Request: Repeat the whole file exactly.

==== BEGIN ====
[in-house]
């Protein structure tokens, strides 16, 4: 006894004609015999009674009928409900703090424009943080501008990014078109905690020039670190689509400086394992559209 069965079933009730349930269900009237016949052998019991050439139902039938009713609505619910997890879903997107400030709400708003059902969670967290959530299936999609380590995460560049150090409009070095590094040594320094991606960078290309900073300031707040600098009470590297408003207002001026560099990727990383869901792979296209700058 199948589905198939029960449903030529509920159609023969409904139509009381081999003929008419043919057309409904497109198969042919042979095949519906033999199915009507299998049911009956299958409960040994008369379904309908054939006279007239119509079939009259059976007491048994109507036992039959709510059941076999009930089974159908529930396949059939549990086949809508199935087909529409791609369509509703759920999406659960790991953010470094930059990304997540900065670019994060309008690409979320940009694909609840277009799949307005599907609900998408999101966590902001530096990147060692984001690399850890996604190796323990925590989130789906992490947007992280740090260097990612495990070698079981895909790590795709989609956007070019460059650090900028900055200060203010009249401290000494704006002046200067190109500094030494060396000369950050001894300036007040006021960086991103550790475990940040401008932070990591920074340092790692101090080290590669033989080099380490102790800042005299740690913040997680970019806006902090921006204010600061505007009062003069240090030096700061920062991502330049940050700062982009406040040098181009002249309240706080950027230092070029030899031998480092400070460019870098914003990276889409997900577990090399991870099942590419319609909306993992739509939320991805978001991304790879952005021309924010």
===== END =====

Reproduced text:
[in-house]
């Protein structure tokens, strides 16, 4: 006894004609015999009674009928409900703090424009943080501008990014078109905690020039670190689509400086394992559209 069965079933009730349930269900009237016949052998019991050439139902039938009713609505619910997890879903997107400030709400708003059902969670967290959530299936999609380590995460560049150090409009070095590094040594320094991606960078290309900073300031707040600098009470590297408003207002001026560099990727990383869901792979296209700058 199948589905198939029960449903030529509920159609023969409904139509009381081999003929008419043919057309409904497109198969042919042979095949519906033999199915009507299998049911009956299958409960040994008369379904309908054939006279007239119509079939009259059976007491048994109507036992039959709510059941076999009930089974159908529930396949059939549990086949809508199935087909529409791609369509509703759920999406659960790991953010470094930059990304997540900065670019994060309008690409979320940009694909609840277009799949307005599907609900998408999101966590902001530096990147060692984001690399850890996604190796323990925590989130789906992490947007992280740090260097990612495990070698079981895909790590795709989609956007070019460059650090900028900055200060203010009249401290000494704006002046200067190109500094030494060396000369950050001894300036007040006021960086991103550790475990940040401008932070990591920074340092790692101090080290590669033989080099380490102790800042005299740690913040997680970019806006902090921006204010600061505007009062003069240090030096700061920062991502330049940050700062982009406040040098181009002249309240706080950027230092070029030899031998480092400070460019870098914003990276889409997900577990090399991870099942590419319609909306993992739509939320991805978001991304790879952005021309924010």